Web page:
A one-of-a-kind fossil shows that so-called bat flies — tiny vampire insects that survive on the blood of bats — have been parasitizing the winged mammals and spreading bat malaria for at least 20 million years, scientists report in a pair of studies today (Feb. 3).
"Bat flies are a remarkable case of specific evolution, animals that have co-evolved with bats and are found nowhere else," George Poinar, a zoologist at Oregon State University who led the studies, said in statement.
The highly specialized parasites, some of which only dine on specific bat species, spend most of their lives crawling through the animal's fur or on its wing membranes. They often have flattened, flealike bodies with long legs, and can be winged or wingless, depending on the species.
Bat flies fall into one of two families: streblidae and nycteribiidae, which are mostly found in the Eastern and Western Hemispheres, respectively. Currently, scientists have only identified nycteribiid flies as vectors, or transmitters, for bat malaria, but researchers have now learned that streblids may also be spreading the disease.
In the La Búcara mine, located in the Cordillera Septentrional mountain range of the Dominican Republic, Poinar and his colleagues uncovered an ancient malaria-carrying streblid fly entombed in amber.
"While no malaria parasites have been found in extant streblids, they probably occur and it is possible that streblids were the earliest lineage of flies that transmitted bat malaria to Chiroptera [bats]," Poinar writes in one of his studies, published in December in the journal Parasites & Vectors.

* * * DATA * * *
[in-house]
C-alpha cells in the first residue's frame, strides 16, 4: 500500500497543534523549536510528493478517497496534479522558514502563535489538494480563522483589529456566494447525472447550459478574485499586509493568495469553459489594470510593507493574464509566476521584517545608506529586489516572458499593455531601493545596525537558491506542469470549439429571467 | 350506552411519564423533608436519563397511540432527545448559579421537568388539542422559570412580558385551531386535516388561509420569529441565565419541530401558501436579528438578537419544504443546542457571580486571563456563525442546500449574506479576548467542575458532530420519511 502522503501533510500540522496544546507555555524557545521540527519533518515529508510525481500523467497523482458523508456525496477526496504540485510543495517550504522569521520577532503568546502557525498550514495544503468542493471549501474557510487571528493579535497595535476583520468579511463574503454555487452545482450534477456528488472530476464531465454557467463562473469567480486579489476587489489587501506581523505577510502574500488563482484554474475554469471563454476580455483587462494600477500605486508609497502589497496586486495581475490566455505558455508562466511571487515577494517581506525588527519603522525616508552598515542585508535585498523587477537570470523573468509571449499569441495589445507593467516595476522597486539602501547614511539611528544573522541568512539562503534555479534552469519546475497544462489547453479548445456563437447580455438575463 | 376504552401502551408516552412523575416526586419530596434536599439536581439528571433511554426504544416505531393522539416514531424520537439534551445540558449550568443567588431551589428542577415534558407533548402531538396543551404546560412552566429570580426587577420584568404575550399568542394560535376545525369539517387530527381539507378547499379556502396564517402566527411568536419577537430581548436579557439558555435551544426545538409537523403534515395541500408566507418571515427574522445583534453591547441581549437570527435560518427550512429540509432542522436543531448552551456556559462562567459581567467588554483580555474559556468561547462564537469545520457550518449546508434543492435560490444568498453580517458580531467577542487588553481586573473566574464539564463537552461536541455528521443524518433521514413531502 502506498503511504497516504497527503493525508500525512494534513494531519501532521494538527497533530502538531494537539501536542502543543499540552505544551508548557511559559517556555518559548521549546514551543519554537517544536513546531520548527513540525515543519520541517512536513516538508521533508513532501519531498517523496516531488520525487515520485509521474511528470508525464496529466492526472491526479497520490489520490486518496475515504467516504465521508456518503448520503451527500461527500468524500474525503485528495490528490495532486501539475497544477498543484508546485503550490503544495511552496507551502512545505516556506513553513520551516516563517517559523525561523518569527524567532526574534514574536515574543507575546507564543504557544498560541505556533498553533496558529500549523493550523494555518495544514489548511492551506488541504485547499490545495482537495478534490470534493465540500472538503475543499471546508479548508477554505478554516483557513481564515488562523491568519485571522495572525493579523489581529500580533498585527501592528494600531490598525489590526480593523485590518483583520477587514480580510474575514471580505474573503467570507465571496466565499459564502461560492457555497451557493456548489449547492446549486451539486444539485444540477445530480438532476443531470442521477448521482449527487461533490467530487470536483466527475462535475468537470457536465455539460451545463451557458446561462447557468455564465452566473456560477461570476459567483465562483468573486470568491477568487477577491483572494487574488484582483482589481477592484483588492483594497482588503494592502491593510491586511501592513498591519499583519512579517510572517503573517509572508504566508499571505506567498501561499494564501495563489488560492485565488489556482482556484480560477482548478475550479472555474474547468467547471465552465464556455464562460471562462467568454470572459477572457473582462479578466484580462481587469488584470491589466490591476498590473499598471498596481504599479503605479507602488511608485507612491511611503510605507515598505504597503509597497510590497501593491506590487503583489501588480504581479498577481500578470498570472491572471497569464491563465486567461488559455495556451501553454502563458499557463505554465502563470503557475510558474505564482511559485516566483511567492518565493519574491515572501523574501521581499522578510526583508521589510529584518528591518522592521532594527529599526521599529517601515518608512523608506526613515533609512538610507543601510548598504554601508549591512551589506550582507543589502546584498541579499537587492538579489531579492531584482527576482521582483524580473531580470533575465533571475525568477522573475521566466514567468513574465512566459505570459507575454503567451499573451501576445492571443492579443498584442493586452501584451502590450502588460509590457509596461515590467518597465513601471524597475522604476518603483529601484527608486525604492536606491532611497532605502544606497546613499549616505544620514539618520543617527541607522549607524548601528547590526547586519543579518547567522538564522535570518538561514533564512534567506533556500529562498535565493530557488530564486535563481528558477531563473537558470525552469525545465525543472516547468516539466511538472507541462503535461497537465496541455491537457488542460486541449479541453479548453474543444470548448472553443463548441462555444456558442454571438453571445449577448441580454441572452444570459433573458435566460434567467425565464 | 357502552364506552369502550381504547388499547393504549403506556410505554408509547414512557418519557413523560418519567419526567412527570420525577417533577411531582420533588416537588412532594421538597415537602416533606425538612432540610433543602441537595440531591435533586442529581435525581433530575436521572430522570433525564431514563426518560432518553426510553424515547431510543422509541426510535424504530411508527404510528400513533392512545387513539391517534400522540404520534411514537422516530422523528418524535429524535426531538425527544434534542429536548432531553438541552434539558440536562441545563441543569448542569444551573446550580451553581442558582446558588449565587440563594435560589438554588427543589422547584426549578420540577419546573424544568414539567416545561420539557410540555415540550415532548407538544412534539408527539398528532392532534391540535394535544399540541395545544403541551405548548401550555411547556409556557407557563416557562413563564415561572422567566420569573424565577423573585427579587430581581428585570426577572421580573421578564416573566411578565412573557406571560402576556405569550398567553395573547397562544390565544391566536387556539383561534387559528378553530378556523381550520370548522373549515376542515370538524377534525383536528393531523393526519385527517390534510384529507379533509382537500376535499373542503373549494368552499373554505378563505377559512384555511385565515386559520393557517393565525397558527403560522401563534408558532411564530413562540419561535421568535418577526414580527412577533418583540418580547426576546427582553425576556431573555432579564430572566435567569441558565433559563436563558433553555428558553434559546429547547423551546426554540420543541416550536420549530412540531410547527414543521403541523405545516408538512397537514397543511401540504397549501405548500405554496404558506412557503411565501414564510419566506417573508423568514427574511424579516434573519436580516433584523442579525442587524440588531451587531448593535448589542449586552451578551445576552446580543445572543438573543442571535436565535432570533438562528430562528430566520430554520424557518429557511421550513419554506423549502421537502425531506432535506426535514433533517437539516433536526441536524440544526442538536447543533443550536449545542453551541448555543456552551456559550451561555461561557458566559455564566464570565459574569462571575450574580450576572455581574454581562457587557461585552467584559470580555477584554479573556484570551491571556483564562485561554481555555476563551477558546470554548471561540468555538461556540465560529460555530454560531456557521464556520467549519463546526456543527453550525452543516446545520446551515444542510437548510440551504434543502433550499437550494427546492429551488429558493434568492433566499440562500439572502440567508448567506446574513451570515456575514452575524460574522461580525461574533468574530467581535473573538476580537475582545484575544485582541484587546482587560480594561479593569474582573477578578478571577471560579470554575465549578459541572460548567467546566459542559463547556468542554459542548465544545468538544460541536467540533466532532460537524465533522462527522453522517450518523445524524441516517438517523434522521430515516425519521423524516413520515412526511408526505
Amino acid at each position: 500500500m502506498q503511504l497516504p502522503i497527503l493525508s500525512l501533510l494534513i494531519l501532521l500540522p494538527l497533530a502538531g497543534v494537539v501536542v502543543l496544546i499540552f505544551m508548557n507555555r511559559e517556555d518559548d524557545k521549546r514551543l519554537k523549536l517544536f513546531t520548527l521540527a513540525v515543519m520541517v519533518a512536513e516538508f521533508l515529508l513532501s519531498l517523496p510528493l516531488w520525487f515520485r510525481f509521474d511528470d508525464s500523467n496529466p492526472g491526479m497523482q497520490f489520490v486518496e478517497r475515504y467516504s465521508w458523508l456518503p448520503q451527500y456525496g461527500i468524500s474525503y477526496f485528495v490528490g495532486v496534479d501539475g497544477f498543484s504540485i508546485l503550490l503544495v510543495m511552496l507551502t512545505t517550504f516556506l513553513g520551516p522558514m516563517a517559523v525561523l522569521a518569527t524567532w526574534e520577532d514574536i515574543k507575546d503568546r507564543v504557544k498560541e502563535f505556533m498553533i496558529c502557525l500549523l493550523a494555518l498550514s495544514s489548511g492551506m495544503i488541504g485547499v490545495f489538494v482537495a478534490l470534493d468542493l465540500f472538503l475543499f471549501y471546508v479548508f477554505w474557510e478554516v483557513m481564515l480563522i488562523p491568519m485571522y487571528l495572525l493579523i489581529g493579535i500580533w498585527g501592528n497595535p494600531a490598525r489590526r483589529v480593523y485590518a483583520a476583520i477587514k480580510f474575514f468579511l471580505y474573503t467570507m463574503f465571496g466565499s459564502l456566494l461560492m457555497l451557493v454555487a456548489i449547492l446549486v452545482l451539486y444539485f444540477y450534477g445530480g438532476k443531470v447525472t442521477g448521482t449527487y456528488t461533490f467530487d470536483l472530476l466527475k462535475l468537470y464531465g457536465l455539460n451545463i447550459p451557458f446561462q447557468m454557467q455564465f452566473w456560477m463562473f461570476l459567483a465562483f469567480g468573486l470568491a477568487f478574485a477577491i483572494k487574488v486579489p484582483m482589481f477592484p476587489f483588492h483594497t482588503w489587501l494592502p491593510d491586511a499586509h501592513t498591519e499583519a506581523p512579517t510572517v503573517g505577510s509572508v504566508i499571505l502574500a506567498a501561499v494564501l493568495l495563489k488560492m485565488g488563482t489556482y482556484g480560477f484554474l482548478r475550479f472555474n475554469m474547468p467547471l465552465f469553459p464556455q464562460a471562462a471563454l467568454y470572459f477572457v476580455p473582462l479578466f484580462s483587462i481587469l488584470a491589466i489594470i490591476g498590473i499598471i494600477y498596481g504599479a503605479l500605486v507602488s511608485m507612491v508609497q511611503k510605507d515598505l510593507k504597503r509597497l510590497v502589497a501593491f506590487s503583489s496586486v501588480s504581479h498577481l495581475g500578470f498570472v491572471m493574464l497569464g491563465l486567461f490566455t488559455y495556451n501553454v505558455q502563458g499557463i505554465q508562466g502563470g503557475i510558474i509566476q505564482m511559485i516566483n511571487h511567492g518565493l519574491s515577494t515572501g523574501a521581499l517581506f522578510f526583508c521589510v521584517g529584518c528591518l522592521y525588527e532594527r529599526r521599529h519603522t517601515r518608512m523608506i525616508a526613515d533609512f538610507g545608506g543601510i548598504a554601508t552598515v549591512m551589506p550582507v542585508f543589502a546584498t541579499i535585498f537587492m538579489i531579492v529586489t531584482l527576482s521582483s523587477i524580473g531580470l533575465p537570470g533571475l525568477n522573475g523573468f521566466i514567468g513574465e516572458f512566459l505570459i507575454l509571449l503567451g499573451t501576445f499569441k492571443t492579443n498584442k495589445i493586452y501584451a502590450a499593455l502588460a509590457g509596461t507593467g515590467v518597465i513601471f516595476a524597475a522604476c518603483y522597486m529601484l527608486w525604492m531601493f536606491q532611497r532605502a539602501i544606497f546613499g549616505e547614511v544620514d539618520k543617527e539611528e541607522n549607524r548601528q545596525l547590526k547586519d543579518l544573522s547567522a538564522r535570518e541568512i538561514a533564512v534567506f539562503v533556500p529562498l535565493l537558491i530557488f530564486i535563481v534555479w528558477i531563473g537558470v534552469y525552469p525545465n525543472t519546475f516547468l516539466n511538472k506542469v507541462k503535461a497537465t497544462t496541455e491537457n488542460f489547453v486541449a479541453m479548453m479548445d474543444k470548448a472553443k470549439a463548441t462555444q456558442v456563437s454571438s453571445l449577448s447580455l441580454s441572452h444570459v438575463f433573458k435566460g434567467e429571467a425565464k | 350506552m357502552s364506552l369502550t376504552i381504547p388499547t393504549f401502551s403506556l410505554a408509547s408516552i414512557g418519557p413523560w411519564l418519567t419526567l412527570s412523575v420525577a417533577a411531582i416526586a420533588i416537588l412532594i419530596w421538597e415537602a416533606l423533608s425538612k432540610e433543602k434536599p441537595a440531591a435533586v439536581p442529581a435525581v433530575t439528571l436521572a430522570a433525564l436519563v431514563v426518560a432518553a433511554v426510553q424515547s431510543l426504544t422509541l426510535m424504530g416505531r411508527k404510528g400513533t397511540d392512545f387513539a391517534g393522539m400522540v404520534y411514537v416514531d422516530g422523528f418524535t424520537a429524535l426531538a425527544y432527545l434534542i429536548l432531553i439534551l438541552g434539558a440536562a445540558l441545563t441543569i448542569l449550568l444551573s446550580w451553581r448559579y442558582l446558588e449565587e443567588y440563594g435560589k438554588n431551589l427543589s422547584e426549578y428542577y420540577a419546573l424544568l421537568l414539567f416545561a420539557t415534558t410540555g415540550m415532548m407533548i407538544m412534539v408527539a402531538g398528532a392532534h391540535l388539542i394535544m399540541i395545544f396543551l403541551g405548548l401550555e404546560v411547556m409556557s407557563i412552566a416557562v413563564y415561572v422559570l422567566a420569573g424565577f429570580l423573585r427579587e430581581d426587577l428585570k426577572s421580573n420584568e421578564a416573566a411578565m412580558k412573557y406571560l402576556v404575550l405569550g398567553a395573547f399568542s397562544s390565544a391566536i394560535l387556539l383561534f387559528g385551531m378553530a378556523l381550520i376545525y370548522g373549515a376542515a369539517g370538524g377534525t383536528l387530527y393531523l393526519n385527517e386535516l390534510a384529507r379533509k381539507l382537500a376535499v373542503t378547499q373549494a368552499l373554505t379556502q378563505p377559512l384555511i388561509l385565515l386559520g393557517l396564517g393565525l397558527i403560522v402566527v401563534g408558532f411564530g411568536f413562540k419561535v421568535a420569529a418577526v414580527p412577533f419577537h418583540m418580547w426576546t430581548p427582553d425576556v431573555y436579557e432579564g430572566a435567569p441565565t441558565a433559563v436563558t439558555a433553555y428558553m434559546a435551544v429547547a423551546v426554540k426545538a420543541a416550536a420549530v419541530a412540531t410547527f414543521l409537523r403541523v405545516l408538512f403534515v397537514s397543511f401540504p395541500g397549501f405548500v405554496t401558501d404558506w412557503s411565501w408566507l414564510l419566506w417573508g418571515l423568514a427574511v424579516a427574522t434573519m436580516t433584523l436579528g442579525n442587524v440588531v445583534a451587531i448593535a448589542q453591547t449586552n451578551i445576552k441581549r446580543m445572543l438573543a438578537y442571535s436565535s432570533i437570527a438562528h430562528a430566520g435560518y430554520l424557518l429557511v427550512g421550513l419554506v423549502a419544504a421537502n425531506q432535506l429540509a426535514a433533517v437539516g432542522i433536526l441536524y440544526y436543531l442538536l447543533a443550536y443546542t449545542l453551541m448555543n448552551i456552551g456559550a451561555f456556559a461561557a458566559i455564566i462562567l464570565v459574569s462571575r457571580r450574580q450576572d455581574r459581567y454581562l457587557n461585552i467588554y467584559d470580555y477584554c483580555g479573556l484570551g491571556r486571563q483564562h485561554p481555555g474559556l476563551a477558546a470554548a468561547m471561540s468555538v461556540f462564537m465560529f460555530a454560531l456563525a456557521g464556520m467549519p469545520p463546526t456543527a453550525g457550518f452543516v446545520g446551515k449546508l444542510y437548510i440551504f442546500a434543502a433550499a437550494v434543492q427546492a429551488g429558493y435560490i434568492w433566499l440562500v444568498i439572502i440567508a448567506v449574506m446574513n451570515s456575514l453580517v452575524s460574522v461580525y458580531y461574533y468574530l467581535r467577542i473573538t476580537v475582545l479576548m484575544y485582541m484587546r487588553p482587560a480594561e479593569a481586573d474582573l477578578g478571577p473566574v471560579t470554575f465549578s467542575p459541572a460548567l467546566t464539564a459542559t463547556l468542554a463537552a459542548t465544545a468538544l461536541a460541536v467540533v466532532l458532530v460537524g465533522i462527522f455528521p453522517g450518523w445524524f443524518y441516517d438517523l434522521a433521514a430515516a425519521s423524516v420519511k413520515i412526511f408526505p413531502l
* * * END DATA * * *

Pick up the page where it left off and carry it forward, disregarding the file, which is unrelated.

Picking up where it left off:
Based on other fossils encased in amber from the La Búcara mine, Poinar estimates that the bat fly got trapped 20 million to 30 million years ago, though the range could be as large as 15 million to 45 million years ago. Given that bats go back about 50 million years, the find means that the flies have been attacking bats for at least half the time they've existed, Poinar said.
The fossil is the first ever found of streblid flies, possibly because insects in general don't preserve well, unless they are trapped in some kind of preservative-like substance such as amber; and these bat flies only leave their bat to mate — this is probably what the bat fly was doing when it got trapped in sap, Poinar said.
“I could not find any fossil record of nycteribiid bat flies so this would be the first fossil record of a bat fly,” Poinar said in an email to LiveScience.
Poinar's second study, which details the fossilized bat fly's physiology, is published in the February issue of the journal Systematic Parasitology.